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4 Hidden Risks of the Payroll System

Tuesday 20th November 2018

Many people, and businesses, view the payroll as that tedious function that is under the control of HR or the accounts team. However, getting it wrong holds risks to a company’s reputation, security or key IP loss.

It seems strange that a function which is so vital to paying staff is often overlooked by businesses until later down the track. Businesses often don’t give the payroll system it requires to run efficiently.

A well-functioning payroll ensures everyone is paid correctly (which boosts team morale); messing it up can have severe consequences.

1. Non-Compliance

You may have seen a lot of information regarding businesses underpaying employees recently. It is understandable that this issue has received a lot of attention, as a working payroll is vital to a business’s ongoing success.

Some businesses deliberately choose to underpay staff, which is criminal, though many do so out of forgetting to update their software and are therefore paying staff the older rates.

Did you know that the minimum wage increased in Australia this year? Furthermore, is your software aware of this change? Additionally, businesses who have over 20 staff are now required to pay their employees with an STP-enabled solution.

Businesses often get away with non-compliance, however the ATO will soon run out of patience and start raining down on these pay-dodging enterprises.

Ensure your business software has a solution that automatically updates in line with compliance changes.

2. Privacy

Privacy is one of the most integral elements to a workplace’s payroll system. There are certain practices that need to be in place to ensure the personal information of staff is secure.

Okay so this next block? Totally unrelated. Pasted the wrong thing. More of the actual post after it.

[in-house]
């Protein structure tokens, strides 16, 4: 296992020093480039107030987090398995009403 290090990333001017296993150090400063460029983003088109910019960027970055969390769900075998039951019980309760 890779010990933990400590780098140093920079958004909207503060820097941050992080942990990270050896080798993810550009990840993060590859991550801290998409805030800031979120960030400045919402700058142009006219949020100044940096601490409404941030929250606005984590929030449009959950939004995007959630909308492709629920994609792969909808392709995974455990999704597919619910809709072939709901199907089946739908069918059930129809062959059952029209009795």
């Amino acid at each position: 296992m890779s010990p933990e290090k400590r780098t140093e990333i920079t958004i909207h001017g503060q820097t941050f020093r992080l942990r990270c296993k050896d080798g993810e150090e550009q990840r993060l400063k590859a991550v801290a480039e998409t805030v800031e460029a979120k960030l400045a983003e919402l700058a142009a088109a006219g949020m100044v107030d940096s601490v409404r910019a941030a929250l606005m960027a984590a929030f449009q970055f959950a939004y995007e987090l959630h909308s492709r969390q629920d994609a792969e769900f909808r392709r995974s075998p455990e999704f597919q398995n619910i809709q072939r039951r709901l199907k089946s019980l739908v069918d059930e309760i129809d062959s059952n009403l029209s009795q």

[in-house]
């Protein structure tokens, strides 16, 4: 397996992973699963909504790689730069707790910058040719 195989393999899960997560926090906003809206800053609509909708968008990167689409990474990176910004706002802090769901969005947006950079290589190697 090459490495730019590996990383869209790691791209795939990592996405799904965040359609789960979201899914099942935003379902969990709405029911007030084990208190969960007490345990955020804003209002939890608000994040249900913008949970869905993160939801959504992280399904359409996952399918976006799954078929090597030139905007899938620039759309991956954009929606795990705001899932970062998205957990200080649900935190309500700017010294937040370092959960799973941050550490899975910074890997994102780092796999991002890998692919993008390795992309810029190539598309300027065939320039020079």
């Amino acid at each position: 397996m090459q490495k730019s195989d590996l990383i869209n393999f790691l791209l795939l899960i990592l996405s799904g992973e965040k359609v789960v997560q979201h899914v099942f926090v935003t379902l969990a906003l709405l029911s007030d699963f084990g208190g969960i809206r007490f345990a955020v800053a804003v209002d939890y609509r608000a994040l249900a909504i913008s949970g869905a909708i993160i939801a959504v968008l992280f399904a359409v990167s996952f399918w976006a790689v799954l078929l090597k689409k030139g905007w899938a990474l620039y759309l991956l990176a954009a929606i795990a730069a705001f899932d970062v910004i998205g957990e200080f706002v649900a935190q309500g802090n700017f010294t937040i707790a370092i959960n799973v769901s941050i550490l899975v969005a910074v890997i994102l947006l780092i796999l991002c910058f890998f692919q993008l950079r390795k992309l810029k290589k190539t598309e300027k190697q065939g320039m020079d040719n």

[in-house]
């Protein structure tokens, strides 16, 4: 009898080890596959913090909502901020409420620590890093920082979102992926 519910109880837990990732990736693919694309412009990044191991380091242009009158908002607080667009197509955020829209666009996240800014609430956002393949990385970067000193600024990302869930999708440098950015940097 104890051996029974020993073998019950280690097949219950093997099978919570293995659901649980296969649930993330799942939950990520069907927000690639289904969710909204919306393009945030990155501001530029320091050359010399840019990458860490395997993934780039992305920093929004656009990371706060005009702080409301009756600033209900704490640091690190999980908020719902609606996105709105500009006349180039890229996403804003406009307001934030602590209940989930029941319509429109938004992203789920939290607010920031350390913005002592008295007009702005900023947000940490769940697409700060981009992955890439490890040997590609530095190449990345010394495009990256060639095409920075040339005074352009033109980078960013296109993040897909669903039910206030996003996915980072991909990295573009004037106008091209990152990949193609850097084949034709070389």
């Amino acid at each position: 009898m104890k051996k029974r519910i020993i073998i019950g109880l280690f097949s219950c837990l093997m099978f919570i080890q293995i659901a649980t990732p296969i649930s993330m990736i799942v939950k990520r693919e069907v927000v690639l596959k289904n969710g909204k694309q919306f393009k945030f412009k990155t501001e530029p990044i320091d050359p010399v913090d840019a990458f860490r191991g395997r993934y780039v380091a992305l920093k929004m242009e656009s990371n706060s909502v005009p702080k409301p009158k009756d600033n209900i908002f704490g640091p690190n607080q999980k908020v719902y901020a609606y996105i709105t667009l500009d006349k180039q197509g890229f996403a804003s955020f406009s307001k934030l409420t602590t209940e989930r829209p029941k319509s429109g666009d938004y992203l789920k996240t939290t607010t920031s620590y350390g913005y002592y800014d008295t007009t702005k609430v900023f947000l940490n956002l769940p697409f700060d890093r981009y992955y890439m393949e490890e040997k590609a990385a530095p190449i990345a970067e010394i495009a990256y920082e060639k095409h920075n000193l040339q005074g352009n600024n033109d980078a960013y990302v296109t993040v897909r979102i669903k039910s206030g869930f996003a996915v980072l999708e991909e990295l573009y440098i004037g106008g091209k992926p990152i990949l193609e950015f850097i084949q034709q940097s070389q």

This includes:

  • Having a policy and practice on how staff information should be collected and stored.
  • Ensuring that staff are aware of the policies and practices in place. Furthermore, staff need to have the policy made available for their comprehension.
  • Only collecting and retaining information that is necessary to the payroll system.
  • Holding updated complete and updated information.
  • Ensuring that the business has complied with privacy obligations.

3. Record Keeping

If you employ staff under a modern agreement or award, you are legally required to keep accurate and complete wage and time records. You must also issue pay slips to each employee. Furthermore, you must keep each employee’s time and wage records for a minimum of seven years and ensure they are always open for inspections. They must be written in plain English and easy to comprehend.

An employee must also be granted a copy of their records should they request one.

4. Fraud

You may not be aware of this, and may not want to hear it, but much fraud is often committed through the HR department.

According to a 2014 report from consultancy giants PWC, HR account for up to 13 per cent of all fraudulent activity suffered by Australian companies over a one year period.

Therefore, it is imperative that your business has solid practice in place to avoid fraudulent activity.

Are you tired of worrying about your payroll system? Does the sound of the aforementioned payroll risks give you the heebie-jeebies? If so, get in contact with the professional bookkeepers at Direct Management. We can ensure your payroll is safe and working efficiently.  

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